Republished: Feb 22, 2022

Reviewed by: 
Rebecca Rosenberger

Rebecca Rosenberger is the Associate Director of U.S. Clinical Affairs & Education in the Immunodiagnostics Division at Thermo Fisher Scientific and a physician assistant specializing in allergy & immunology.

What are pollen allergies?

If you sneeze, cough, have a runny nose, or experience other common allergy symptoms during peak pollen seasons, such as spring months, you’re not alone. More than 67 million people suffer from allergies, and of them, 81 percent report having a pollen allergy.1

So what is pollen, exactly?

In technical terms, it’s the male fertilizing agent of flowering plants, trees, grasses, and weeds.2 In nontechnical terms, it’s the yellow powdery stuff that coats your car during spring.

Due to pollen’s microscopic size, it travels easily through the air, especially on windy days. This means that your allergic reaction might not be caused by pollen produced nearby but rather from sources miles away. While there are thousands of plants that cause allergic reactions, the most common pollen allergy triggers are grasses, trees, and weeds. Here are some of the usual suspects for each:

Common Grass Pollen Allergy Triggers

  • Bermuda grass
  • Johnson grass
  • Kentucky bluegrass
  • Ryegrass
  • Sweet vernal grass
  • Timothy grass

Common Tree Pollen Allergy Triggers

  • Birch
  • Beech
  • Boxelder
  • Cottonwood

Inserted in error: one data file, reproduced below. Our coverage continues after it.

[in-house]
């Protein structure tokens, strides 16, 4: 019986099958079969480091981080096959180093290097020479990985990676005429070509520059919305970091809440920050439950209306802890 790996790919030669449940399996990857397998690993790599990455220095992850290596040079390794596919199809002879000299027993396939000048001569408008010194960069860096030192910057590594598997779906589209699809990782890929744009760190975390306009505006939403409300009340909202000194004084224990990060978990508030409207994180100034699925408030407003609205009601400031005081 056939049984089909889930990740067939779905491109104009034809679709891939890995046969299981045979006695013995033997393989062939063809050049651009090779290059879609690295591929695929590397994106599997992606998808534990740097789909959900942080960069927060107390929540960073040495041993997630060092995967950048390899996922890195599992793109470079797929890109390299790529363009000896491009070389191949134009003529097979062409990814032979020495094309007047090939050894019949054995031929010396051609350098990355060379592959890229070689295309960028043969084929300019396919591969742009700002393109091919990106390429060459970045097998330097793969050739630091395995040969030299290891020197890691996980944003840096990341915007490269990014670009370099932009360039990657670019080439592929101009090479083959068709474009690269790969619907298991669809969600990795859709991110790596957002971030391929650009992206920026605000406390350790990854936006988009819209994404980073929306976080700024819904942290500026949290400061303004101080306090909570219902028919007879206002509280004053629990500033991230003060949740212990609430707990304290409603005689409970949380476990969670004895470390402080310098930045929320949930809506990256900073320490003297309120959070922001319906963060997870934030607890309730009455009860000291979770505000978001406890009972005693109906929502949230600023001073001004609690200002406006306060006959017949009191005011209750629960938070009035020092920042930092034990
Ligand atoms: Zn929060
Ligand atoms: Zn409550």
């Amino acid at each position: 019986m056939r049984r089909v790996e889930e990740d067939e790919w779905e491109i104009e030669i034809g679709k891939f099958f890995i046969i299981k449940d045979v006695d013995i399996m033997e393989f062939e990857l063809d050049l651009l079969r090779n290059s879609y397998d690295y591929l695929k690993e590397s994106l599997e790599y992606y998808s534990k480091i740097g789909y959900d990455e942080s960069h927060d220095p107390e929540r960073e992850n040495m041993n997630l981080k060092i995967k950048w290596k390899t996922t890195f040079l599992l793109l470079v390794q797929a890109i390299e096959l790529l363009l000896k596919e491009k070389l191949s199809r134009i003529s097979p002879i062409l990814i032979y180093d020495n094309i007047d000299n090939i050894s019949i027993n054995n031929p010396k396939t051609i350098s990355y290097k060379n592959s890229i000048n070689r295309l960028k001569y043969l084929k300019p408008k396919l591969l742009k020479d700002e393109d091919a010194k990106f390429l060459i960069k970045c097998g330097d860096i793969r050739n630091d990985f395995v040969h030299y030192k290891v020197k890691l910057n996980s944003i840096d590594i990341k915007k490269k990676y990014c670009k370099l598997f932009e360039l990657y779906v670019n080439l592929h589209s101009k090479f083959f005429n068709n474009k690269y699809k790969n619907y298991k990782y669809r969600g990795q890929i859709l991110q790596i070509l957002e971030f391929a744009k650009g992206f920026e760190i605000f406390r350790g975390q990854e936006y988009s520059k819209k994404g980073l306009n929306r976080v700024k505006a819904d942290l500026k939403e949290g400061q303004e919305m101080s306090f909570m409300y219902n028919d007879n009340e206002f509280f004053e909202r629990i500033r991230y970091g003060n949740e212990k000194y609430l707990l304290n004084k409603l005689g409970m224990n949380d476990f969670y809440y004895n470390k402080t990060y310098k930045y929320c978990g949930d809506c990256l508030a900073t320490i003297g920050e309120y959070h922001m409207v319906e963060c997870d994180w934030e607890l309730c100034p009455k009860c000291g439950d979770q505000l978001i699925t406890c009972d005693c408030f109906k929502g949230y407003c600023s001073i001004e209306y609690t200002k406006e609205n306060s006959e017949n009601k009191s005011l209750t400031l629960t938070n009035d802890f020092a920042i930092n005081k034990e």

• Cypress 
  • Elm
  • Hickory
  • Maple sycamore
  • Mountain juniper
  • Mulberry
  • Oak
  • Olive
  • Pecan
  • Walnut

Common Weed Pollen Allergy Triggers

  • Common pigweed
  • Common ragweed
  • English plantain
  • Goosefoot
  • Mugwort
  • Saltwort
  • Wall pellitory


There’s a common misconception that all flowers cause symptoms such as allergic rhinitis (hay fever). In reality, plants fertilized by insects, such as roses and some flowering trees, do not typically cause allergic rhinitis.3

Typical symptoms and management tips

Pollen allergy symptoms can include:

  • Sneezing
  • Runny nose
  • Scratchy throat
  • Irritated eyesCoughing

Here are seven tips to help you deal with pollen—and save a few tissues:4

  • Shower after working outside. Wash hair, eyes, and eyelashes.
  • Remove work clothes outdoors, place them in a bag, and carry them to the washing machine.
  • Consider taking your allergy medicines before going outdoors if directed by your healthcare provider.
  • Stay indoors when pollen counts are high for pollens you’re allergic to.
  • Have someone else do your yard work, or wear a microfiber facemask.
  • At home and when driving, keep windows closed, and when possible, use an air conditioner.
  • Use high-efficiency particulate air (HEPA) filters for furnace and vacuum cleaners. 

Knowing that your symptoms can change from day to day depending on the weather, and that they could be caused by pollen floating in the air from miles away, doesn’t make finding relief any easier. But learning more about potential causes, allergy testing options, and trigger-avoidance methods is a good start. To learn more about your pollen allergy symptoms, check out our in-depth analysis of symptoms.

Tools for Understanding Allergies


Track allergy symptoms and prepare for a visit with a healthcare provider.

Learn about specific allergens, including common symptoms, management, and relief. 

Are you a healthcare provider? Get comprehensive information on hundreds of whole allergens and allergen components.

  4. Discover the connection: Reduce Exposure to Your Allergic Triggers. Thermo Fisher Scientific Inc. 2018.